Botany 2011 Featured Speakers
Dr. Peter H. Raven is one of the world's leading botanists and advocates of conservation and biodiversity.
For four decades, he headed the Missouri Botanical Garden, an institution he nurtured into a world-class center for botanical research and education, and horticultural display. He retired as president in 2010 and assumed the role of president emeritus and consultant through 2014.
Described by Time magazine as a "Hero for the Planet," Raven champions research around the world to preserve endangered plants and is a leading advocate for conservation and a sustainable environment.
In recognition of his work in science and conservation, Raven is the recipient of numerous prizes and awards, including the prestigious International Prize for Biology from the government of Japan and the U.S. National Medal of Science, the country's highest award for scientific accomplishment. He has held Guggenheim and John D. and Catherine T. MacArthur Foundation fellowships.
Raven was a member of President Bill Clinton's Committee of Advisors on Science and Technology. He also served for 12 years as home secretary of the National Academy of Sciences and is a member of the academies of science in Argentina, Brazil, China, Denmark, India, Italy, Mexico, Russia, Sweden, the U.K., and several other countries. The author of numerous books and reports, both popular and scientific, Raven co-wrote Biology of Plants, an internationally best-selling textbook, now in its sixth edition. He also co-authored Environment, a leading textbook on the environment. (Source: Missouri Botanical Garden Website)
Student Involvement in Botany Luncheon
Dr. Donn Cummings is a member of the Technical Community of Monsanto Company; a leading innovator in global agricultural products, headquartered in St. Louis, MO. Monsanto is committed to developing critical innovations that enable farmers to produce more crops, while conserving natural resources that are essential to their success. Monsanto is the leading global producer and marketer of row crop and vegetable seeds.
Dr. Cummings is a Monsanto Scientific Fellow, since 2003. In July 2007, following a successful 30 year career in corn breeding in Central Indiana, Donn assumed his present position as Global Breeder Sourcing Lead. In this role, he manages university partnerships in the area of graduate student education in Plant Breeding and related sciences. He is assisting with development of the plant sciences talent pipeline for scientific careers at Monsanto, especially in the area of Plant Breeding. Dr. Cummings is currently serving as Chairman of the Education Subcommittee for the National Association of Plant Breeders. He is a Vice President on the Board of Directors of the National Council of Commercial Plant Breeders for the American Seed Trade Association.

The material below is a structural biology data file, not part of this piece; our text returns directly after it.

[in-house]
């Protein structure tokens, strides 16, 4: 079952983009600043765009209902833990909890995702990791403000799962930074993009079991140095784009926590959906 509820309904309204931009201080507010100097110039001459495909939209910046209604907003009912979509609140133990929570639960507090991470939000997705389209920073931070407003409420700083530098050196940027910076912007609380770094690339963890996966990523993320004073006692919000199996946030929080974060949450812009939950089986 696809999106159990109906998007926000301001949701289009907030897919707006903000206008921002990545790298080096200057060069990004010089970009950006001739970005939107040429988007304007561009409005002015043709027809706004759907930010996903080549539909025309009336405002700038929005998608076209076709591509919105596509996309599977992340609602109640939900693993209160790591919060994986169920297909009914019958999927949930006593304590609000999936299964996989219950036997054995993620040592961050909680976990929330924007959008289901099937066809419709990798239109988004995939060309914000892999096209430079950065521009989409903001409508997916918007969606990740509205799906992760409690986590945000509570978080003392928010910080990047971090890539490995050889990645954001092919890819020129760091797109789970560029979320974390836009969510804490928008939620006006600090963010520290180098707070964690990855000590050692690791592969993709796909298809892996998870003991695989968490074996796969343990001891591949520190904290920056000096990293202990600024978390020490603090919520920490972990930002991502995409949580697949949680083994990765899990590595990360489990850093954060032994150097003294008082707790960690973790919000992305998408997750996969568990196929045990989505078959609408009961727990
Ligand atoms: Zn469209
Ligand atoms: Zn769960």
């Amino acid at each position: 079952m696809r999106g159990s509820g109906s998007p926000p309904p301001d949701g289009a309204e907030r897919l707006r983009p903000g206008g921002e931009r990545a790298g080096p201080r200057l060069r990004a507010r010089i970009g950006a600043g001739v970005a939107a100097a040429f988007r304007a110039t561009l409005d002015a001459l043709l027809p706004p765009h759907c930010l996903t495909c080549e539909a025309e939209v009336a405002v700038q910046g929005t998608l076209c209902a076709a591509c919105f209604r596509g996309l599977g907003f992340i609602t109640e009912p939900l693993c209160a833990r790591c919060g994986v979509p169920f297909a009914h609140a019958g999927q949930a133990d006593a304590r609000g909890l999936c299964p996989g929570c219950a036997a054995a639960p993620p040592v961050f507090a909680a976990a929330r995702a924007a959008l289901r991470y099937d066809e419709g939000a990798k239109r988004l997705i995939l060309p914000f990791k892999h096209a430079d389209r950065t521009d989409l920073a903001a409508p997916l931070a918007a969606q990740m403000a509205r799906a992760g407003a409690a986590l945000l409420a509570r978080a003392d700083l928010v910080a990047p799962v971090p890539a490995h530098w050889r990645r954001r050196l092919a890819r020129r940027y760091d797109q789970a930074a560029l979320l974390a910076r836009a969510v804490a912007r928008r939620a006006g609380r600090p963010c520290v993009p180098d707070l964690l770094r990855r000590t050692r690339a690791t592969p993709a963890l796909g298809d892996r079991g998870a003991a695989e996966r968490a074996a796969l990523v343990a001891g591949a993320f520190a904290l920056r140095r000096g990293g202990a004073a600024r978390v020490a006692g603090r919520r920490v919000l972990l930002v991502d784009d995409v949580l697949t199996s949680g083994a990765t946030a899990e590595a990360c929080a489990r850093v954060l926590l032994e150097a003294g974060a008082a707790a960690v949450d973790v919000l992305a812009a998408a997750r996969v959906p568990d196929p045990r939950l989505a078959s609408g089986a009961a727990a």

Dr. Cummings earned degrees at Purdue (BS, Biology Education, 1971; MS, Plant Breeding and Genetics, 1973), and a PhD degree in Plant Breeding and Genetics (1977) from the University of Minnesota. Currently, Donn works out of the Lebanon, IN Corn Research Station, which was built new, and opened in August 2004, near Indianapolis.
Matthew Albrecht is Assistant Curator for Conservation Biology in the Center for Conservation & Sustainable Development of the Missouri Botanical Garden (MBG). A native of St. Louis, he conducted his Ph.D. research at Ohio University on the population biology of Appalachian medicinal plants and the fire ecology of eastern oak forests.
At MBG, he currently coordinates efforts to conserve imperiled plants in the Midwest and is the conservation officer for the Center for Plant Conservation. His current research on rare plants focuses on their reintroduction ecology, population dynamics, seed dormancy and germination traits, and potential responses to climate change.
Annals of Botany Special Lecture
Pamela Soltis is Curator and Distinguished Professor of the Laboratory of Molecular Systematics and Evolutionary Genetics at the Florida Museum of Natural History, University of Florida. Her research interests are angiosperm phylogeny, polyploidy, the evolution of the flower, conservation genetics of rare plant species, and phylogeography. With her colleagues, she has played a major role in reconstructing the plant branch of the Tree of Life and in relaying this information to the scientific community and the general public.
Dr. Soltis received her PhD from the Department of Botany at the University of Kansas in 1986. She has served on the Councils of the Society for the Study of Evolution, the American Society of Plant Taxonomists, the American Genetics Association, and the Society of Systematic Biologists. She was Secretary of the Botanical Society of America and President of the Society of Systematic Biologists and the Botanical Society of America. She has served as an Associate Editor for the journals Evolution, Systematic Biology, Molecular Biology and Evolution, and Conservation Genetics and is currently a co-editor for the American Journal of Botany Primer Notes and Protocols and PLoS Currents Tree of Life and subject editor for PhytoKeys.